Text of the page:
std::uppercase & gcc

Discussion in 'C++' started by Paul Schwann, Jul 29, 2003.

  1. Paul Schwann

    Paul Schwann Guest

    Hi everybody,

    I have a problem with the following code:

    #include <iostream>

    int main(void) {
    std::cout << std::hex << std::uppercase << 31 <<std::endl;

    return 0;
    }

    It compiles fine with msvc 6.0 (windows) and gcc 3.3 (linux). If I
    compile it under linux with some older gcc (2.95.3), it always complains
    about the "uppercase" modifier, like:

    test.cpp: In function `int main()':
    test.cpp:4: `::uppercase' undeclared (first use here)

    Question is: What can I do to make it run on all platforms: windows (vc
    6.0) and linux/solaris (gcc 2.95, 3.3)?

    Thanks for your help,
    Paul
     
    Paul Schwann, Jul 29, 2003
    #1
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  2. Paul Schwann

    Greg P. Guest

    "Paul Schwann" <> wrote in message
    news:3f262d58$0$262$...
    > #include <iostream>
    >
    > int main(void) {
    > std::cout << std::hex << std::uppercase << 31 <<std::endl;
    >
    > return 0;
    > }

    Make sure that your iostream header is including the ios_base. Do a grep:
    grep uppercase *ios*.h and make sure it's contained within it. Some older
    implementations require a separate iosbase. If you are lazy, you can try
    including ios which is under c++/bits/ios_base.h or simply <ios>.

    Also, do not use void as the argument to main, either use main() or main(int
    argc, char* argv[]) as the standard commands! =)
     
    Greg P., Jul 29, 2003
    #2
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  3. Paul Schwann

    Paul Schwann Guest

    Thank you very much Greg, for your fast answer!

    I'm afraid, it does not help or I do not understand exactly what you
    mean. Doing a grep over my include paths only has one result: there is
    an "uppercase" definition in a file "streambuf.h". Including it in my
    little app does not help.
    The files "ios" or "ios_base.h" you mentioned do not exist. Do I really
    have to upgrade all the linux machines to gcc 3.3 just to run that
    little stupid application?!

    Regards
    Paul
     
    Paul Schwann, Jul 29, 2003
    #3
  4. Paul Schwann

    Greg P. Guest

    "Paul Schwann" <> wrote in message
    news:3f263a13$0$262$...
    > Thank you very much Greg, for your fast answer!
    >
    > I'm afraid, it does not help or I do not understand exactly what you
    > mean. Doing a grep over my include paths only has one result: there is
    > an "uppercase" definition in a file "streambuf.h". Including it in my
    > little app does not help.
    > The files "ios" or "ios_base.h" you mentioned do not exist. Do I really
    > have to upgrade all the linux machines to gcc 3.3 just to run that
    > little stupid application?!


    Sadly, I think you may. I don't remember ever having that problem with gcc
    2.9x.x, though I also don't remember having to use std::uppercase.

    For some reason your implementation of GCC's C++ library is not holding true
    to the C++ standard. You should have a standard include of <ios>. Telling me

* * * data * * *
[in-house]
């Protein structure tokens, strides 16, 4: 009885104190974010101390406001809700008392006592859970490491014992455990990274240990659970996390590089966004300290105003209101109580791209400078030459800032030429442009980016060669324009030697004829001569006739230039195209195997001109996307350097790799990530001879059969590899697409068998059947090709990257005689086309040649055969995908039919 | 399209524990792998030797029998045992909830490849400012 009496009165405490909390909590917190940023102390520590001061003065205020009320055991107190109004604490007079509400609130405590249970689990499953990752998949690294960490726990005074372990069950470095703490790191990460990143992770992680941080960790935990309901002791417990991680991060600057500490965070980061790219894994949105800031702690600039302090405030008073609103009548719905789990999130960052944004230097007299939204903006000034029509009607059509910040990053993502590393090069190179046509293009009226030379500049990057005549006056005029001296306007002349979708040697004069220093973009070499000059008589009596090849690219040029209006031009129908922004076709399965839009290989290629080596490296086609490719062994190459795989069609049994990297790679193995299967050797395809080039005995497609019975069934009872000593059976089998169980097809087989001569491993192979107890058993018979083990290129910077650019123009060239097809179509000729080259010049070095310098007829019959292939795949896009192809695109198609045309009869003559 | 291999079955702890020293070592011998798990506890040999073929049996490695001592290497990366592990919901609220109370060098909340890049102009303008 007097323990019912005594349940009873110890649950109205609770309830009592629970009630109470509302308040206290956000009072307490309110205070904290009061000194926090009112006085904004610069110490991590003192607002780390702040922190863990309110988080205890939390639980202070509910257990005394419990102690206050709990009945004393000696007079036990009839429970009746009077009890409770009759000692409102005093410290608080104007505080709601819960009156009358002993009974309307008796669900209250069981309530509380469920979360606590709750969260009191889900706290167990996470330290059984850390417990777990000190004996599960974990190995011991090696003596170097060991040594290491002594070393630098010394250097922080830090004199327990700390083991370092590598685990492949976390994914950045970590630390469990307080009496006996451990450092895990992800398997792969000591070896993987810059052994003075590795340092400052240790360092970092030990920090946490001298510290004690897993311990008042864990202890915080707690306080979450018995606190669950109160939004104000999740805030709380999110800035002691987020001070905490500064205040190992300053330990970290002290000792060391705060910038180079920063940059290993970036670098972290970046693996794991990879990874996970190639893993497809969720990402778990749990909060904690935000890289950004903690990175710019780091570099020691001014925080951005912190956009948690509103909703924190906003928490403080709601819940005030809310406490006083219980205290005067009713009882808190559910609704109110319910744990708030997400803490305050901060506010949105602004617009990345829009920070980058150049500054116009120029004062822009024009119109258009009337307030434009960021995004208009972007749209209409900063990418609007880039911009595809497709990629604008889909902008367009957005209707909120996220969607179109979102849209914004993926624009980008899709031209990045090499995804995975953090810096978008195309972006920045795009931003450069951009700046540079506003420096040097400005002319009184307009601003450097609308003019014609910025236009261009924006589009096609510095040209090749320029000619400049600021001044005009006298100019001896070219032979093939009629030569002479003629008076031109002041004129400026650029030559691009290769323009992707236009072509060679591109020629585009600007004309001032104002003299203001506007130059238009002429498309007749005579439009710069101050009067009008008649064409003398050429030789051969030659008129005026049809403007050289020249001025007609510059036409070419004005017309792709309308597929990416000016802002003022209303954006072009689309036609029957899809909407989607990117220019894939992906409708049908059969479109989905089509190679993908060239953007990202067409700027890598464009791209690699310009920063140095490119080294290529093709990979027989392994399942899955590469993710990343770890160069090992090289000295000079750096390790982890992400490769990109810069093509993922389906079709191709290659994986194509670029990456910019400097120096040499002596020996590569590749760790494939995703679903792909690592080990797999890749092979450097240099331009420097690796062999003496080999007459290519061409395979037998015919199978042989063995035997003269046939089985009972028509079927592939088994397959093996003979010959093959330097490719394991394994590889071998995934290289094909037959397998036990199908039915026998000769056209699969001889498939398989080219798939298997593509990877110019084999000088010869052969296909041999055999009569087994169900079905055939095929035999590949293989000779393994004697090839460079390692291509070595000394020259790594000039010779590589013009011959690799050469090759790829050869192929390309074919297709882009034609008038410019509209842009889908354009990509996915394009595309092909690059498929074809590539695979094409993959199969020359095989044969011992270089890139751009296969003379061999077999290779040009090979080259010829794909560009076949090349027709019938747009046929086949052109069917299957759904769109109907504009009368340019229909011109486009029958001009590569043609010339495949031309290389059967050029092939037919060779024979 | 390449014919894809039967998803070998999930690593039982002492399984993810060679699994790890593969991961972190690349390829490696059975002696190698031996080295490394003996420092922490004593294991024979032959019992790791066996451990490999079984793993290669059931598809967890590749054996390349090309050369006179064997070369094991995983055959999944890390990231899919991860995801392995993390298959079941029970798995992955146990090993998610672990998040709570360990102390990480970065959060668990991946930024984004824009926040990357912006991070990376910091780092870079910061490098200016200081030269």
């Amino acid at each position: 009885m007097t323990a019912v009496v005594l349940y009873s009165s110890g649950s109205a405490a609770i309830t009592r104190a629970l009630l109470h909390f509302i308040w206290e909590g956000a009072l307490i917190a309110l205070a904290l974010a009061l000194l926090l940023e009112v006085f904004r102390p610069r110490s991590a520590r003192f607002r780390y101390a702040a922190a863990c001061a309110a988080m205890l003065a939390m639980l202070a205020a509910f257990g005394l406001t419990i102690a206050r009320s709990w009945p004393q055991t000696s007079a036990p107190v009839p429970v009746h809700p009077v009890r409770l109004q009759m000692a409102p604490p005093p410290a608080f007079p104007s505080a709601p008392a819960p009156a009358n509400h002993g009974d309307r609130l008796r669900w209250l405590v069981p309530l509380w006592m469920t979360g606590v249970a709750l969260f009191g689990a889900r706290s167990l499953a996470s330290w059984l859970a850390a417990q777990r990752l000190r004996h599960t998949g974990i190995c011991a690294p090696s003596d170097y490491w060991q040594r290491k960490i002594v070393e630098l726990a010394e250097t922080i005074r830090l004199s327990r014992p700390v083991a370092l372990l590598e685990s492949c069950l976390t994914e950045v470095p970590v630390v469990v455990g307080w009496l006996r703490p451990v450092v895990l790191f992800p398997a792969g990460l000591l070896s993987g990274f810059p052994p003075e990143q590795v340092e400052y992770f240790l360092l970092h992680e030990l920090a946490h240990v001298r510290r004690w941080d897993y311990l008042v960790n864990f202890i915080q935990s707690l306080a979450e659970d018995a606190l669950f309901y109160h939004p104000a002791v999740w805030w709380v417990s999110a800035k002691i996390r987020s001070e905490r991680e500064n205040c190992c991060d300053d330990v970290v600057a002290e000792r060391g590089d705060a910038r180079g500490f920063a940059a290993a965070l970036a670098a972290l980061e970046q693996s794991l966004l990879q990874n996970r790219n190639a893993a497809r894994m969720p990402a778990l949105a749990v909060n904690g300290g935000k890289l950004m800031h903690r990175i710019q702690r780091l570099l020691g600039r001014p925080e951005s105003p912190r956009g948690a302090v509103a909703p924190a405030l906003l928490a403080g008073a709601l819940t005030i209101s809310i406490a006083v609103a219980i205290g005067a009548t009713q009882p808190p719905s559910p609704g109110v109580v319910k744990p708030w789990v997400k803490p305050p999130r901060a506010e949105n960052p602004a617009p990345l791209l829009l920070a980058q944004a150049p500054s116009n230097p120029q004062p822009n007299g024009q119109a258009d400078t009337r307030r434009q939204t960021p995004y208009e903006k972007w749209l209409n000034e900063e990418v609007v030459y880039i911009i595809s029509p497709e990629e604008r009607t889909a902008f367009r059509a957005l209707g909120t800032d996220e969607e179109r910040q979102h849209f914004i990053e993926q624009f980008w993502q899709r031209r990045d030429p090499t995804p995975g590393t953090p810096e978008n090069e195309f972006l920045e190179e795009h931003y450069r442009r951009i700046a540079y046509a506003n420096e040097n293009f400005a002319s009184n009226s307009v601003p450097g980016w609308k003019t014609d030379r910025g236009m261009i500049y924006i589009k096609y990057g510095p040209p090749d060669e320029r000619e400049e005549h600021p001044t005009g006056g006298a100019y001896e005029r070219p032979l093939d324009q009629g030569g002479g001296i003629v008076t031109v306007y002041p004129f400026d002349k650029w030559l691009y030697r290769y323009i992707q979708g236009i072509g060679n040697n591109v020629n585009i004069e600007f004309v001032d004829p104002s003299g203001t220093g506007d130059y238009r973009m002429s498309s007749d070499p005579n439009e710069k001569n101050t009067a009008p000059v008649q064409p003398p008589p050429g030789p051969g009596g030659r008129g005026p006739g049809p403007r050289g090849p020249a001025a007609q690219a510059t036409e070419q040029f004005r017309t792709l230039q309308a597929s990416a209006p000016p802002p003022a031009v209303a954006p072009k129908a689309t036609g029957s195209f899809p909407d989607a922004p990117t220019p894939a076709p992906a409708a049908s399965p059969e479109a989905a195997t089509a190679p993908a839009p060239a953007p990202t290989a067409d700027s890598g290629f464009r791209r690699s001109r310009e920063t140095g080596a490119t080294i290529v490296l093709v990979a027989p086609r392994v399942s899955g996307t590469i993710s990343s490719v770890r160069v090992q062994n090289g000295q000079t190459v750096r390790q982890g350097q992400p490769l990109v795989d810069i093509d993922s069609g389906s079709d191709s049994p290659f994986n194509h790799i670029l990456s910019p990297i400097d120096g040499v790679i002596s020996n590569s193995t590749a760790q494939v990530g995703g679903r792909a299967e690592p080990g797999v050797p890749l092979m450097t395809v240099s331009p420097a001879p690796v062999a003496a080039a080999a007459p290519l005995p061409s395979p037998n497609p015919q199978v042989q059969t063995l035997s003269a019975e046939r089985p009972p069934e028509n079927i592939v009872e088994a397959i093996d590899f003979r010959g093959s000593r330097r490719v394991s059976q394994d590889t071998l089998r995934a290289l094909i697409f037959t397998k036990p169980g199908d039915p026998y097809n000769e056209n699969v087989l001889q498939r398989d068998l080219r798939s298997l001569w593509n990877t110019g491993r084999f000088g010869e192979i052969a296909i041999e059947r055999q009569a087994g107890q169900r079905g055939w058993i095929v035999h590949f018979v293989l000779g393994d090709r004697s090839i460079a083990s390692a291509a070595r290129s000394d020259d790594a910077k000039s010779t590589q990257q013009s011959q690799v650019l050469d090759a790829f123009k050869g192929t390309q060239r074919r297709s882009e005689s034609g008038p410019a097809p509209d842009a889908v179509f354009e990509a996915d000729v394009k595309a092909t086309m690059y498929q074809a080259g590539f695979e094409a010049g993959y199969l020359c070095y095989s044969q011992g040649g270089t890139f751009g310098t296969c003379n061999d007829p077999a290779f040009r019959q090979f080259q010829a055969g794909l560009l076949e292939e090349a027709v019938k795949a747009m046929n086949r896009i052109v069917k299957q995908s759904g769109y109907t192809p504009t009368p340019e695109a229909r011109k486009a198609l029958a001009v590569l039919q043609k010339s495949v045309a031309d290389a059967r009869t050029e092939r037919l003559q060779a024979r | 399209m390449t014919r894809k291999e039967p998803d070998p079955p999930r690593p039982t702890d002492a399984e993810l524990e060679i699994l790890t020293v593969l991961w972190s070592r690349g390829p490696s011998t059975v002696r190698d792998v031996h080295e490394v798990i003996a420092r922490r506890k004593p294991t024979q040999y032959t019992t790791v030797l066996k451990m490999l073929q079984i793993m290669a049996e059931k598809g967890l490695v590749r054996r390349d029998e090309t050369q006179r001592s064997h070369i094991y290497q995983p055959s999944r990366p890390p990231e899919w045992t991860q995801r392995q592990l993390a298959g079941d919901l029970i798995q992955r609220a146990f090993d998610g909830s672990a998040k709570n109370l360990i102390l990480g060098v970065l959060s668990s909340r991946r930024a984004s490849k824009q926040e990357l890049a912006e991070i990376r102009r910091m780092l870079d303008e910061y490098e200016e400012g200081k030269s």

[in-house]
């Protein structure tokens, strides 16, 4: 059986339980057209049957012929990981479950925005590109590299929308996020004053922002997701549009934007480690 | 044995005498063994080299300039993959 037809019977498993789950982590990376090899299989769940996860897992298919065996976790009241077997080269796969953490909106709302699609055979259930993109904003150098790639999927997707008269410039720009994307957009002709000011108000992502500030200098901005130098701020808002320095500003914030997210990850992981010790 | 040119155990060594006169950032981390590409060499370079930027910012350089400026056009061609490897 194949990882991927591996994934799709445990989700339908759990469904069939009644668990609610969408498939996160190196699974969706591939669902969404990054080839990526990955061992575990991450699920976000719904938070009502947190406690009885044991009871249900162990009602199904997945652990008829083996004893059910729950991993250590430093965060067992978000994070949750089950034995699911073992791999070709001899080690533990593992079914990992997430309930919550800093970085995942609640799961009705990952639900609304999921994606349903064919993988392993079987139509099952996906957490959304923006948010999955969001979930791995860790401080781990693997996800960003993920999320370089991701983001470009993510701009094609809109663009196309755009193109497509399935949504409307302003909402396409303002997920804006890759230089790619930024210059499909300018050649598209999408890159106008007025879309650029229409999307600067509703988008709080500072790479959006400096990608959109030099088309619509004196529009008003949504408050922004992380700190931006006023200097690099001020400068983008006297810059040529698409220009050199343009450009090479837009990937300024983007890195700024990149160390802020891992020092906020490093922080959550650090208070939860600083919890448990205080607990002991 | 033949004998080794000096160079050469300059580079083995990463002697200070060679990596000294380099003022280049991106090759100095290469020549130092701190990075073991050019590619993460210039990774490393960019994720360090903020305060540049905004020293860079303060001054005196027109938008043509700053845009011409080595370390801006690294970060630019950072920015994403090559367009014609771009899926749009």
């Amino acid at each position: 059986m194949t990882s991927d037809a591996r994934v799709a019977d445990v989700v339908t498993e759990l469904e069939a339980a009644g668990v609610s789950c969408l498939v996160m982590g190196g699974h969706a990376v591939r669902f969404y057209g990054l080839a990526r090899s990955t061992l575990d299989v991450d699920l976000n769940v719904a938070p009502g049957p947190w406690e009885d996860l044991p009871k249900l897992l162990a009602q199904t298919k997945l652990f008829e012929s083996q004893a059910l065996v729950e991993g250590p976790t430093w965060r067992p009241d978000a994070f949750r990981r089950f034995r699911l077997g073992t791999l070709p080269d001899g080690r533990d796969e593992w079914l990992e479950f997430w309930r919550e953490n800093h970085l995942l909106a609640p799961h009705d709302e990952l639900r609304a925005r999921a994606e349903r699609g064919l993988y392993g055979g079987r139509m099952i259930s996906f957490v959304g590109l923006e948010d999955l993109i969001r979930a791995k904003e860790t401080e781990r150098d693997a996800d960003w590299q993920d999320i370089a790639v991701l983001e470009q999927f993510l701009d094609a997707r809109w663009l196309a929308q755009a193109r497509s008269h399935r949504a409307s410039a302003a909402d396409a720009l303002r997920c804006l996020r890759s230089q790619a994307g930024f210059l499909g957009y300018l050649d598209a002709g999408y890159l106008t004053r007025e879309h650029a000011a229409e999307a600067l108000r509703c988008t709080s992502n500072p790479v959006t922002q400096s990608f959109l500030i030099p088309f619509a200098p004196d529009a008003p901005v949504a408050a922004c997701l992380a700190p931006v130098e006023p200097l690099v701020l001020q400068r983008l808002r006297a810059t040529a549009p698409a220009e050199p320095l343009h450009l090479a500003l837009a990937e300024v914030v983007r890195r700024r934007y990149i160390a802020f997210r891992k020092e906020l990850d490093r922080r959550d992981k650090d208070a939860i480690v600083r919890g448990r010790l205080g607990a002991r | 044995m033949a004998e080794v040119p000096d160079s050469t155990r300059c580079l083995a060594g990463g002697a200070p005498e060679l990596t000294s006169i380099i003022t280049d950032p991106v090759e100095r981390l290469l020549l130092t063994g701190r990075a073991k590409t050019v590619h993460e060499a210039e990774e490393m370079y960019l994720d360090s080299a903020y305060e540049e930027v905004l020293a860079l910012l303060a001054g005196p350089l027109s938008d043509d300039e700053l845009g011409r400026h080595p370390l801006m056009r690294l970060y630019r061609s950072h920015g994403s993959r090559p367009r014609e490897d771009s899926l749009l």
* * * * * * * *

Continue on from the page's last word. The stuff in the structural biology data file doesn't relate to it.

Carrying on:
you don't have it makes me wonder if you have some missing files.

    When you grep'd, did the result show the definition of uppercase as 0x4000?
    --

    Regards,
    Greg P.

    Golden Rule of Open Source Programming:
    "Don't whine about something unless you plan to implement it yourself"
     
    Greg P., Jul 29, 2003
    #4
  5. Paul Schwann

    Paul Schwann Guest

    In streambuf.h, a class "ios" is defined having an enumeration with "...
    uppercase=_IO_UPPERCASE, ..." where _IO_UPPERCASE comes from libio.h and
    has the value 01000 (octal 1000?).

    If I modify my little program like this:

    #include <iostream>

    int main(void) {
    std::cout.setf(ios::uppercase);
    std::cout << std::hex << 31 <<std::endl;

    return 0;
    }

    it compiles and runs just fine on linux with gcc 2.95.3. Of course, this
    does not compile with gcc 3.3 nor vc6. Probably, I have to create 2
    different versions of that application. Unbeliveable.

    Thanks anyway Greg!

    Regards, Paul
     
    Paul Schwann, Jul 29, 2003
    #5
  6. "Paul Schwann" <> wrote in message
    news:3f264c6e$0$254$...
    > #include <iostream>
    >
    > int main(void) {
    > std::cout.setf(ios::uppercase);
    > std::cout << std::hex << 31 <<std::endl;
    >
    > return 0;
    > }
    >
    > it compiles and runs just fine on linux with gcc 2.95.3.
    > Of course, this does not compile with gcc 3.3 nor vc6.


    Possibly it would help to change that "ios::uppercase"
    to "std::ios::uppercase", but I don't have gcc 3.3 handy,
    so I can't check that.

    I must say you're not the only one with "silly" stream
    issues when it comes to gcc differences. I remember
    having similar problems with stream modifiers. In the
    craziest of cases one gcc version recognized a modifier
    (ios::showpoint was it?) and behaved correctly, whereas
    the other... dumped the value of the modifier into the
    stream as if it was a number, unbelievable. Perhaps the
    more experienced people here could help -- I'm only
    aware there's a bit of a mess when it comes to streams
    and gcc.

    HTH,
    - J.
     
    Jacek Dziedzic, Jul 29, 2003
    #6
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